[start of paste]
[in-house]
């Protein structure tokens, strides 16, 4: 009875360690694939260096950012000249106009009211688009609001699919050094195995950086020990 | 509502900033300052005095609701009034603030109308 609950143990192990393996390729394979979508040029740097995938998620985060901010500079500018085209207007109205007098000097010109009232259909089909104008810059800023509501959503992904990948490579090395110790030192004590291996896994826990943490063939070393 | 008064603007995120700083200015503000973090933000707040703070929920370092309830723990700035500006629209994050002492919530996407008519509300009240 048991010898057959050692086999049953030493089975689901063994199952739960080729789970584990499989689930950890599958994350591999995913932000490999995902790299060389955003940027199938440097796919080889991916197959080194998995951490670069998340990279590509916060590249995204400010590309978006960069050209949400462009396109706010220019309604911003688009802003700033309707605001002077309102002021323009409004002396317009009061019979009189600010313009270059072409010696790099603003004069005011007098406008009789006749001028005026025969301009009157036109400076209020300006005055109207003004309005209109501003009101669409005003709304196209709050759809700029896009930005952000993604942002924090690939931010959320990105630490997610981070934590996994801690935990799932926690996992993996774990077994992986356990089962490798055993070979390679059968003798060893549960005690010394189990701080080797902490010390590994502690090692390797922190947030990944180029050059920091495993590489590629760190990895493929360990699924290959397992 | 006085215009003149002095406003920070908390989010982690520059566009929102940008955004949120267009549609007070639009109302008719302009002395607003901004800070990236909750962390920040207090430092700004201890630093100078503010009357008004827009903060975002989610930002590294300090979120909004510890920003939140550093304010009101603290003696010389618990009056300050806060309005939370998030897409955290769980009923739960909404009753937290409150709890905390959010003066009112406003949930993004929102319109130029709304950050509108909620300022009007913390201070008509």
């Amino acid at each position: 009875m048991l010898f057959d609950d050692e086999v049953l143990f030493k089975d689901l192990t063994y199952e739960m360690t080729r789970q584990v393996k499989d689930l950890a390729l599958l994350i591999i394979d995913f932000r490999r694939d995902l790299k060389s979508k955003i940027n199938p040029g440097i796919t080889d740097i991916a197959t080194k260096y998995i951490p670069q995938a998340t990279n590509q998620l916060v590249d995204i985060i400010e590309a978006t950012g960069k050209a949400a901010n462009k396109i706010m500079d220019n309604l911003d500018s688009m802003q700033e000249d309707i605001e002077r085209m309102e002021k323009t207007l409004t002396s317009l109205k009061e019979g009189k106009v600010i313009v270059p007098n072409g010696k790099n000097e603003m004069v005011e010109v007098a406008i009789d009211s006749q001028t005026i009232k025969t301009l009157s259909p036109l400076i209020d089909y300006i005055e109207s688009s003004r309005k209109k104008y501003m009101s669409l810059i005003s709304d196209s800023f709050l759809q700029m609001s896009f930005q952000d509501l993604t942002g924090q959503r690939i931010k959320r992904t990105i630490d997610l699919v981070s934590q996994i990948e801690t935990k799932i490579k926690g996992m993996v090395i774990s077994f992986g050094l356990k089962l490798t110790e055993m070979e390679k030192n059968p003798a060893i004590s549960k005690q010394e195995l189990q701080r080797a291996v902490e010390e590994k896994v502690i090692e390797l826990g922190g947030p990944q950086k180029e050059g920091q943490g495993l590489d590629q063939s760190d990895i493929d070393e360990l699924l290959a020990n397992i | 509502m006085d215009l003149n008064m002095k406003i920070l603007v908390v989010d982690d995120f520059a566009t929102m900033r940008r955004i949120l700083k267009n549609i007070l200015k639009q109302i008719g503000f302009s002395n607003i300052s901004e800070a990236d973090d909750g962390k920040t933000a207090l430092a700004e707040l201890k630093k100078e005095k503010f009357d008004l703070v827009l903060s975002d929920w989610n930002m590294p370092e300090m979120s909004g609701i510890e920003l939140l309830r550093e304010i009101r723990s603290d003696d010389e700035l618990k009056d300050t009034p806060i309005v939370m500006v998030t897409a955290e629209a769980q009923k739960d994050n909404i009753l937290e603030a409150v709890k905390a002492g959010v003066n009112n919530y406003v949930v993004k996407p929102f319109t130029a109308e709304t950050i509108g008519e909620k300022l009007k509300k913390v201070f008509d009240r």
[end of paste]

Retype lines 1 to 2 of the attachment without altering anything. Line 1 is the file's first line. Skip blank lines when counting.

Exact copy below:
[in-house]
């Protein structure tokens, strides 16, 4: 009875360690694939260096950012000249106009009211688009609001699919050094195995950086020990 | 509502900033300052005095609701009034603030109308 609950143990192990393996390729394979979508040029740097995938998620985060901010500079500018085209207007109205007098000097010109009232259909089909104008810059800023509501959503992904990948490579090395110790030192004590291996896994826990943490063939070393 | 008064603007995120700083200015503000973090933000707040703070929920370092309830723990700035500006629209994050002492919530996407008519509300009240 048991010898057959050692086999049953030493089975689901063994199952739960080729789970584990499989689930950890599958994350591999995913932000490999995902790299060389955003940027199938440097796919080889991916197959080194998995951490670069998340990279590509916060590249995204400010590309978006960069050209949400462009396109706010220019309604911003688009802003700033309707605001002077309102002021323009409004002396317009009061019979009189600010313009270059072409010696790099603003004069005011007098406008009789006749001028005026025969301009009157036109400076209020300006005055109207003004309005209109501003009101669409005003709304196209709050759809700029896009930005952000993604942002924090690939931010959320990105630490997610981070934590996994801690935990799932926690996992993996774990077994992986356990089962490798055993070979390679059968003798060893549960005690010394189990701080080797902490010390590994502690090692390797922190947030990944180029050059920091495993590489590629760190990895493929360990699924290959397992 | 006085215009003149002095406003920070908390989010982690520059566009929102940008955004949120267009549609007070639009109302008719302009002395607003901004800070990236909750962390920040207090430092700004201890630093100078503010009357008004827009903060975002989610930002590294300090979120909004510890920003939140550093304010009101603290003696010389618990009056300050806060309005939370998030897409955290769980009923739960909404009753937290409150709890905390959010003066009112406003949930993004929102319109130029709304950050509108909620300022009007913390201070008509």